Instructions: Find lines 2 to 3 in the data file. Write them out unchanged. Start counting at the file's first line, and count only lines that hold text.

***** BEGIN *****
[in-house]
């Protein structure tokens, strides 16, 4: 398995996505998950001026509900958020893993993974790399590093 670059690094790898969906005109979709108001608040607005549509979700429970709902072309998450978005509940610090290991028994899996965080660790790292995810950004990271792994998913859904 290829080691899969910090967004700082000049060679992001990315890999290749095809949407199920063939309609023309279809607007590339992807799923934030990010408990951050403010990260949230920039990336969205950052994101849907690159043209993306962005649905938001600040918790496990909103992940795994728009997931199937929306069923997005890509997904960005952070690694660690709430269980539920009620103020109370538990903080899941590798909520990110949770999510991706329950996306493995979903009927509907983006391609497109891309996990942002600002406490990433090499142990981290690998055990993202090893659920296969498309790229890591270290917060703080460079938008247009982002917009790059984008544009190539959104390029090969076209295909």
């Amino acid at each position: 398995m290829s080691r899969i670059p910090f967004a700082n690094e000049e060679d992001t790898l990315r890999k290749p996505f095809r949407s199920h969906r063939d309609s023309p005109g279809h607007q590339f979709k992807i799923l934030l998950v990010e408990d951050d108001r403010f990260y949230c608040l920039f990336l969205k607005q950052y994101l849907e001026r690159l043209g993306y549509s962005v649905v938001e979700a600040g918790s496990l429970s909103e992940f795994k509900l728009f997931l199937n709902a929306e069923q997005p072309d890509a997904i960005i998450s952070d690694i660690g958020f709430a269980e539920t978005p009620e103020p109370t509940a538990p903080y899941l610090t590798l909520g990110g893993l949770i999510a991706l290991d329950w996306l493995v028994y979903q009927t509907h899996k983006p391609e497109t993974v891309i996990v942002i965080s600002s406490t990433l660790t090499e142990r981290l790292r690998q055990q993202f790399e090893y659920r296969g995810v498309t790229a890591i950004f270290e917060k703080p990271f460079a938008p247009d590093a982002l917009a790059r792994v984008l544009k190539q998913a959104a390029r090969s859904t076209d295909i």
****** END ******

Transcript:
């Protein structure tokens, strides 16, 4: 398995996505998950001026509900958020893993993974790399590093 670059690094790898969906005109979709108001608040607005549509979700429970709902072309998450978005509940610090290991028994899996965080660790790292995810950004990271792994998913859904 290829080691899969910090967004700082000049060679992001990315890999290749095809949407199920063939309609023309279809607007590339992807799923934030990010408990951050403010990260949230920039990336969205950052994101849907690159043209993306962005649905938001600040918790496990909103992940795994728009997931199937929306069923997005890509997904960005952070690694660690709430269980539920009620103020109370538990903080899941590798909520990110949770999510991706329950996306493995979903009927509907983006391609497109891309996990942002600002406490990433090499142990981290690998055990993202090893659920296969498309790229890591270290917060703080460079938008247009982002917009790059984008544009190539959104390029090969076209295909």
């Amino acid at each position: 398995m290829s080691r899969i670059p910090f967004a700082n690094e000049e060679d992001t790898l990315r890999k290749p996505f095809r949407s199920h969906r063939d309609s023309p005109g279809h607007q590339f979709k992807i799923l934030l998950v990010e408990d951050d108001r403010f990260y949230c608040l920039f990336l969205k607005q950052y994101l849907e001026r690159l043209g993306y549509s962005v649905v938001e979700a600040g918790s496990l429970s909103e992940f795994k509900l728009f997931l199937n709902a929306e069923q997005p072309d890509a997904i960005i998450s952070d690694i660690g958020f709430a269980e539920t978005p009620e103020p109370t509940a538990p903080y899941l610090t590798l909520g990110g893993l949770i999510a991706l290991d329950w996306l493995v028994y979903q009927t509907h899996k983006p391609e497109t993974v891309i996990v942002i965080s600002s406490t990433l660790t090499e142990r981290l790292r690998q055990q993202f790399e090893y659920r296969g995810v498309t790229a890591i950004f270290e917060k703080p990271f460079a938008p247009d590093a982002l917009a790059r792994v984008l544009k190539q998913a959104a390029r090969s859904t076209d295909i």